experience under the bar

Perhaps it’s self-evident, but given the current state of the fitness industry it should be stated that a good coach actually has lots of experience coaching lots of people. Not a few hours of experience, not a book or two under your belt, not a few clients using the Hammer Strength machines, but thousands of hours spent actively coaching, reading, learning, being mentored and becoming committed to developing the skills, knowledge, and expertise necessary to make people physically stronger over time.

In order to be an effective teacher, strong communication skills are also essential. The ability to get another person to understand and correctly perform a loaded barbell movement is dependent on your ability to communicate. Typically, communication about barbell training is performed with the use of instruction, when the coach teaches the movement pattern to the trainee for the first time, and through the use of cues, as the instructed movement pattern is perfected while the trainee performs it.

The teaching progression is the method developed and perfected by the coach for introducing the trainee to the movement pattern under the barbell. It will be simple, incorporating the fewest steps possible even as it includes everything the trainee needs to know, it will be quick to learn as a result, and it will apply to the large majority of people a coach will encounter in the course of professional practice. The teaching steps will be distilled from the model, and will describe a concise method for performing the movement pattern correctly.

After the movement pattern has been taught, cues are employed to perfect the execution of the movement as it is performed. Cues can be visual, auditory, tactile, or any combination of the three. Simply put, cues are brief reminders of the parts of the teaching progression that need correction. You can read more about the communication and cueing aspects of coaching in Nick Solyn’s article, “A Theoretical Approach to the Coach’s Cue.”

One more thing: experienced coaches find ways to make things simpler rather than more complex for the trainee, and this talent is the hallmark of a great coach’s professional development. Human movement under load is in fact very complicated, to analyze and to instruct. An effective coach develops the ability to spare the novice the complexity while coaching him, even as he develops an appreciation for all the subtle components that must be understood to continue developing as a coach.

The Coach-Athlete Relationship Continuum

Perpetuated by the everyday corporate run-of-the-mill Personal Trainer is the understandable perception that a trainer is someone who stands over you counting reps and cheering you on – essentially, a glorified babysitter. At no point does a coach stand over you, counting reps while repeating clichéd nonsense. A truly competent coach understands that a relationship grows between the coach and client, and that this development progresses as the both the athlete and the coach learn. A coach is always comparing what he sees you do to what he knows you should be doing, and trying to help you better perform the movement. This process improves in effectiveness throughout the lifespan of the coach/client relationship.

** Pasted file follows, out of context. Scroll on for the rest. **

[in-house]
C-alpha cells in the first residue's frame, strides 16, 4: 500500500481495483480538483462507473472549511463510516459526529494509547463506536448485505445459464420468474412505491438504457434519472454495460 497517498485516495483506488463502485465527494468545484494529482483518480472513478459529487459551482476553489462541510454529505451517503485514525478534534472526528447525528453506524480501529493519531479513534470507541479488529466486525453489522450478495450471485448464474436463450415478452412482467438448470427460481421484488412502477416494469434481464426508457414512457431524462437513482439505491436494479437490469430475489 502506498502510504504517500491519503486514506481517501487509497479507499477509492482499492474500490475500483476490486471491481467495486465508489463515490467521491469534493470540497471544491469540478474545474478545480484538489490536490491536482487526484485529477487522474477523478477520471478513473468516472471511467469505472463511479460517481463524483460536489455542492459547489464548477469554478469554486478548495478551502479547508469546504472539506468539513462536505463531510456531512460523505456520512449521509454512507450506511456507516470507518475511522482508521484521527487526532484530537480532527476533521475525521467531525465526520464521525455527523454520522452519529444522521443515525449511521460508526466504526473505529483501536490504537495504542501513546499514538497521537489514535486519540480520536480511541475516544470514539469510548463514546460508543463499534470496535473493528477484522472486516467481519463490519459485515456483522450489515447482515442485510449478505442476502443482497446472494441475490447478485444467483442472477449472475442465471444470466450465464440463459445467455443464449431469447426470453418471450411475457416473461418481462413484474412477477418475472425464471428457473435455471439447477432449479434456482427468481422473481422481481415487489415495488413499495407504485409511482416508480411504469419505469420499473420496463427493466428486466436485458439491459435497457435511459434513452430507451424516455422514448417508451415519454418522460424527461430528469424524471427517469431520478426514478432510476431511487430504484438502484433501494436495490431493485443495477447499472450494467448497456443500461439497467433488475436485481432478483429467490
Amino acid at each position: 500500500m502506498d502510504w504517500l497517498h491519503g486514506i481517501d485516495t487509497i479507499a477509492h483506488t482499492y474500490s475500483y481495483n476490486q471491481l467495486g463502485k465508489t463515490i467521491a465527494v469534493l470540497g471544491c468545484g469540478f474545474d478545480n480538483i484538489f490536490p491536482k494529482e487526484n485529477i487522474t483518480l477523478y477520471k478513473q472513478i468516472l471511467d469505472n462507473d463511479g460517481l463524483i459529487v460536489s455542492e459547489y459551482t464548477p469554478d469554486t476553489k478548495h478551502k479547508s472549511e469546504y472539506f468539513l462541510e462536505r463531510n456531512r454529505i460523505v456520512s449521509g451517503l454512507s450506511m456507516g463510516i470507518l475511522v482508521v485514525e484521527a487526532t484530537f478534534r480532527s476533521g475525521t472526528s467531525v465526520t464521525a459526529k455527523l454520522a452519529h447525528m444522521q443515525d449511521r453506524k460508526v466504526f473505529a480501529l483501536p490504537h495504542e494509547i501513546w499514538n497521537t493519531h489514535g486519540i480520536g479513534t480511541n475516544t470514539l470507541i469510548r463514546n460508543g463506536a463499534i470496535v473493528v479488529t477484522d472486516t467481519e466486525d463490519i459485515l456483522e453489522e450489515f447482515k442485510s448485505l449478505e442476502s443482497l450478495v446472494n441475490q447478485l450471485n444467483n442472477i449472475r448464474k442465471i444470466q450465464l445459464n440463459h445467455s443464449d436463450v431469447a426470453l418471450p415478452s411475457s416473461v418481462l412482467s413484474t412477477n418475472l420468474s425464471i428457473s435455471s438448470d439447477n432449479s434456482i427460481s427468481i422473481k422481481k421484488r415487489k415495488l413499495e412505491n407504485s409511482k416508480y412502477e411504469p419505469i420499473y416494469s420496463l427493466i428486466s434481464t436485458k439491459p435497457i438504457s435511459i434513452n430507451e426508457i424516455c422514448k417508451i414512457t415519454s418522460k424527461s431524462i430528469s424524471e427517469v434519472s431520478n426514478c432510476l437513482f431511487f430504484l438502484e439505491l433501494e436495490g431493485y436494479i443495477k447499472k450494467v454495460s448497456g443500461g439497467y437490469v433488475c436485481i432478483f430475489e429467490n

At the beginning of a training career, the coach is heavily involved in all aspects of the athlete’s training program, technique, and schedule. A rank novice is in the “infancy” stage of his training career, and needs a more direction and instruction than he will after a few months. Like a parent-child relationship – in the sense that a parent is much more involved in the child’s earlier life when it comes to teaching basic manners, how to conduct oneself appropriately, and all the necessary basics of how to navigate the world – the coach directs the rank novice rep by rep, set by set. As the child grows and moves into young adulthood, the good parent backs off, letting the child make his own decisions, and the role of the parent becomes that of adviser and mentor.

The same is true in an honest coach-client relationship. As the client moves from novice to intermediate to advanced lifter, the client becomes less dependent on the coach, and the coach’s role becomes that of Consultant to the athlete. This directly contradicts the fitness industry norm, in which the trainer feels constant pressure to keep clients for as long as possible rather than progressing people into self-sufficient trainees. After all, it flies in the face of the Intelligent Business Model.

Our approach is different: as a client progresses through the levels of training advancement, the lifter grows in the direction of being his own coach, making his own programming decisions, and setting his own goals. The coach becomes someone to advise and consult – the same skilled technique advisor for the lifts when necessary, but making decisions of a more strategic nature while leaving the tactics to the maturing athlete. This may not provide the maximum financial benefit for the coach, but it’s the right thing to do, and when you do right by people, things tend to work out best.

Always a Student

The best coaches are students forever. Always questioning, always seeking answers – constantly questioning “the way it’s always been done,” trying to find and implement new and better ways of doing things. A good coach finds ways to learn from better coaches, trades ideas with his peers, and mentors the up-and-coming. Good coaches understand that when they begin to think they know everything, they have closed their minds to learning something new. They are not dogmatic in their thinking, and they use their knowledge and experience in both coaching and training as a filter for new information.

Anyone can call themselves a “Coach,” but how many of those people have earned the right to use the title? Experienced coaches you can trust and respect are constantly learning, and at the same time getting better at communicating with trainees, clients, and athletes. The rapid growth of the fitness industry makes it important that we continue to help to create more excellent coaches to feed a field starving for better practitioners.